• License revocation: The revocation period for a third conviction within 10-years of a previous conviction, will be a minimum 10-year revocation period and you may be eligible for a hardship license after 2-years of the revocation period.  A third conviction beyond the 10-year period with no more than one previous conviction within the past 5-years will result in a maximum revocation of 5-years.  If you refused or failed to complete the chemical test your license will be revoked for 10-years.

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Florida Fourth or Subsequent Offense DUI

A fourth or subsequent offense DUI charge in Florida means that your blood alcohol concentration was .08% or greater and you have been convicted of three prior DUI offenses and at least one of those convictions was within the last 10-years.  A fourth or subsequent offense charge can be elevated to a felony charge if an accident occurred involving serious bodily injuries to another person.  Otherwise a fourth offense charge is considered a misdemeanor charge and carries the following penalties:



  • Jail time: The maximum imprisonment term for a fourth or subsequent offense is 5-years. The length of imprisonment will be at the court's discretion and will be based upon the circumstances surrounding your case and the previous convictions.
  • Fines: The minimum fine amount for a fourth or subsequent offense will be $2,000 or up to $5,000 if the fourth or subsequent offense is a felony conviction.  The fine amount will be based upon the circumstances surrounding the offense, plus your previous offenses.
  • Vehicle impoundment: As a condition of granting probation, the court will impound your vehicle for a period of 90 days for a fourth or subsequent offense that occurs within 10-years of a third offense conviction.  You will be responsible for all fees associated with the impoundment.  The impoundment period will start at the end of the imprisonment term.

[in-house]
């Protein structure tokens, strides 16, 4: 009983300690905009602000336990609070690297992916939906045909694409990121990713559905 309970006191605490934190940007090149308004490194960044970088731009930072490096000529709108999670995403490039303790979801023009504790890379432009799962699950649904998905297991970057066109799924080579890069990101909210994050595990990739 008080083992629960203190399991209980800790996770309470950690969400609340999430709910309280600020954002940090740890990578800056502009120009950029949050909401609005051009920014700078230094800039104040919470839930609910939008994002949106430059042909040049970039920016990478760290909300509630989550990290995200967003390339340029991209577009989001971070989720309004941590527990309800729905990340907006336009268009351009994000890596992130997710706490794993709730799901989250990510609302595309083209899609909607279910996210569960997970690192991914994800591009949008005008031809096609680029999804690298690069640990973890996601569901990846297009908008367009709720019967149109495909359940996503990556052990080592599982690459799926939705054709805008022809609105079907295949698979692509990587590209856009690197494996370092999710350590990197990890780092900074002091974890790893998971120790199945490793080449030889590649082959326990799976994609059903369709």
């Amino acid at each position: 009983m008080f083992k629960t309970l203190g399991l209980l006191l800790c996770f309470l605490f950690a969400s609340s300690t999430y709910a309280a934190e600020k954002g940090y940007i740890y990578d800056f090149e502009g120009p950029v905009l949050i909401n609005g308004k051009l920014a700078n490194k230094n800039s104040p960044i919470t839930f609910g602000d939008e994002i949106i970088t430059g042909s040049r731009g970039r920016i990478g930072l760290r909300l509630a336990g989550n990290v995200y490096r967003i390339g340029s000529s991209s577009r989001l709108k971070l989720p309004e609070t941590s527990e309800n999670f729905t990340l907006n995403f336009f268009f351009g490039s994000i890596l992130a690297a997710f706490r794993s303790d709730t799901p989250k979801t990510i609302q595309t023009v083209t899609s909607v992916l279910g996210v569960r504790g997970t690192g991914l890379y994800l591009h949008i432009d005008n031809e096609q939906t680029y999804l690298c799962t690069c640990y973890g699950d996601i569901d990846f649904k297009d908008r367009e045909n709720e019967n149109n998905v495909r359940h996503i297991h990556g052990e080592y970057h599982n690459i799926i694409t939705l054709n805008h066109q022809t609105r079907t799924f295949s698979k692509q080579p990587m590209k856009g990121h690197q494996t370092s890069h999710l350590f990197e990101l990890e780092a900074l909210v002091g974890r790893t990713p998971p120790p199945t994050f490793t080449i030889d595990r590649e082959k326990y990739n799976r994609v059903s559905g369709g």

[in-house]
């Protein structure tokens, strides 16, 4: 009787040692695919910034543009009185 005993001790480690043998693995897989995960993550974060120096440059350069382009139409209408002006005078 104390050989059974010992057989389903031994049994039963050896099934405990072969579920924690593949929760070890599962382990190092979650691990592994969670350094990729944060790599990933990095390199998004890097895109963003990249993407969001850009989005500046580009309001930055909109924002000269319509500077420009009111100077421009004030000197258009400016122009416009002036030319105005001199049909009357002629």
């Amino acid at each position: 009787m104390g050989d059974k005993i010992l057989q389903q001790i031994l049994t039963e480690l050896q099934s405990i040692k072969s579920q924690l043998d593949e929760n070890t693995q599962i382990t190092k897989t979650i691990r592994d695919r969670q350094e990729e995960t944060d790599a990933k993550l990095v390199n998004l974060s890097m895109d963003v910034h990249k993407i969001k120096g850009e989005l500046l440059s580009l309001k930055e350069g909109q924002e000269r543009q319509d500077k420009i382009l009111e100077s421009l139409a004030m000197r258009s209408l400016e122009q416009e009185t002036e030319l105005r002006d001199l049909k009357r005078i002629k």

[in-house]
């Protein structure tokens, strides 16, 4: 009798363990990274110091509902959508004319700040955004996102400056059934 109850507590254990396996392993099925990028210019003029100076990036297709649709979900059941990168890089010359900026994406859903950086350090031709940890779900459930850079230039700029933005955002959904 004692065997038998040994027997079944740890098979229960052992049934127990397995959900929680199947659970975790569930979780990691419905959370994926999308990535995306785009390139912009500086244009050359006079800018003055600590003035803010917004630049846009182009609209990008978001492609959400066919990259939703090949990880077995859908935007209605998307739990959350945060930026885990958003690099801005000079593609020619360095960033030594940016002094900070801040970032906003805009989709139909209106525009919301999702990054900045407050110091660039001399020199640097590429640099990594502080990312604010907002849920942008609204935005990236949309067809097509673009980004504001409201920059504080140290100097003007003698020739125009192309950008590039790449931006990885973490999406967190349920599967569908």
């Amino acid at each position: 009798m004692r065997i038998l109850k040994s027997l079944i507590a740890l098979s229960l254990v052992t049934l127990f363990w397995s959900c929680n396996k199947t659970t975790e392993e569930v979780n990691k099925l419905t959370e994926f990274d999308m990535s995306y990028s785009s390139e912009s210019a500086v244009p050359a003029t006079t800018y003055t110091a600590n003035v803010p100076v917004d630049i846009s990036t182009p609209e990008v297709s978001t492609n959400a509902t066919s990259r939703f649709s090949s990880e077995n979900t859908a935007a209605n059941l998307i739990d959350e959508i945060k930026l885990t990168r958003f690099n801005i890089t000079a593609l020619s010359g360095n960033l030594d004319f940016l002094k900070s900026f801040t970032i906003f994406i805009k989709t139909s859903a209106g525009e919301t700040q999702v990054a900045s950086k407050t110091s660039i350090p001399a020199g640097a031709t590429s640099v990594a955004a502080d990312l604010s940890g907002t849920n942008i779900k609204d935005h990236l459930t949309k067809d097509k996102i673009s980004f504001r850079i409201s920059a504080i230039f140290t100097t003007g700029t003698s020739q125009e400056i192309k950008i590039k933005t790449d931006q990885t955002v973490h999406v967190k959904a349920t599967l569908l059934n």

If your family depends on your vehicle for transportation or if the vehicle in question is used by employees in a business you own, the court may dismiss the impoundment period.

  • License revocation: A fourth or subsequent DUI conviction will result in a permanent license revocation with no chance of reinstatement and no chance of a hardship license.

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Florida SR22 Requirements

Before the Florida DMV will reinstate your license following your revocation period or before issuing you a hardship license, they will require you to file an SR22 form with them before issuing you a new license. You will be required to carry your SR22 insurance for a period of 3-years.

At anytime during this 3-year period if there is a lapse in your Florida SR22 insurancecoverage, your insurance provider is obligated by law to immediately inform the Florida DMV of the lapse.  If a lapse in coverage occurs, the Florida DMV will immediately suspended your license and you will be required to re-file an SR22 form with the DMV before they will issue you another license.

Since you are going to have to have your SR22 insurance for a period of 3-years, it is important to find the cheapest policy you can before choosing one.  DUI Process has partnered with the largest and most trusted SR22 insurance provider in the state of Florida and has worked out a special discount only available here for our website visitors.

You won't be able to find a SR22 insurance policy in Florida for any less. Just click below so we can provide you with the cheapest rates in your area.

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Other Florida DUI Resources

  • Florida First Offense DUI - First offense information including penalties, fines, potential jail time, license suspension, DUI classes, and much more.

  • Florida SR22 Insurance Filings - We have compiled everything you need to know about Florida's SR22 insurance and filing requirements including important addresses, phone numbers, etc.

  • Florida DUI Programs - We offer a complete listing of state approved DUI programs listed by County.

  • Florida Bail Bondsmen - Comprehensive list of Florida bail bond agents including address, phone, website, etc.